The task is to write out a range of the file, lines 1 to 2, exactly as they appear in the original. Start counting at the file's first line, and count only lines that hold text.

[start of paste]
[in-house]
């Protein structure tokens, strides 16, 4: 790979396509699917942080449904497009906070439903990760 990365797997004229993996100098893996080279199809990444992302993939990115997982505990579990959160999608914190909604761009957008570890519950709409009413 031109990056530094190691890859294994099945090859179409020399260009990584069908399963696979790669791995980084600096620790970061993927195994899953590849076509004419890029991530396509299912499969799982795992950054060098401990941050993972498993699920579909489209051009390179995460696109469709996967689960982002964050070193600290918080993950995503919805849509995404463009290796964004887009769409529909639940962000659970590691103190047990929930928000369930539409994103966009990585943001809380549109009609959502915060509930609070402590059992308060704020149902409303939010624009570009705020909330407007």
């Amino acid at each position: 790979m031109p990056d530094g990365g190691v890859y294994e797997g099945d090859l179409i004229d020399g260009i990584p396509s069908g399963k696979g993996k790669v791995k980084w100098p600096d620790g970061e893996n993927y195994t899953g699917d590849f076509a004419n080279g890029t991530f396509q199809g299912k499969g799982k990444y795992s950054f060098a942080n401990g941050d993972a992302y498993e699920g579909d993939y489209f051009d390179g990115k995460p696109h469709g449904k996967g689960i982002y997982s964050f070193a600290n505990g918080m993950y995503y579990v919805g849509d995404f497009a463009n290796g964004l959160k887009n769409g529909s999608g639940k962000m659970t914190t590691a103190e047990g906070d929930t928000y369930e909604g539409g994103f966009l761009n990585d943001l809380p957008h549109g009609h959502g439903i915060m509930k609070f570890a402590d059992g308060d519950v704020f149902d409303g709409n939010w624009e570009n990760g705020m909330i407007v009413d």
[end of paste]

[in-house]
């Protein structure tokens, strides 16, 4: 790979396509699917942080449904497009906070439903990760 990365797997004229993996100098893996080279199809990444992302993939990115997982505990579990959160999608914190909604761009957008570890519950709409009413 031109990056530094190691890859294994099945090859179409020399260009990584069908399963696979790669791995980084600096620790970061993927195994899953590849076509004419890029991530396509299912499969799982795992950054060098401990941050993972498993699920579909489209051009390179995460696109469709996967689960982002964050070193600290918080993950995503919805849509995404463009290796964004887009769409529909639940962000659970590691103190047990929930928000369930539409994103966009990585943001809380549109009609959502915060509930609070402590059992308060704020149902409303939010624009570009705020909330407007």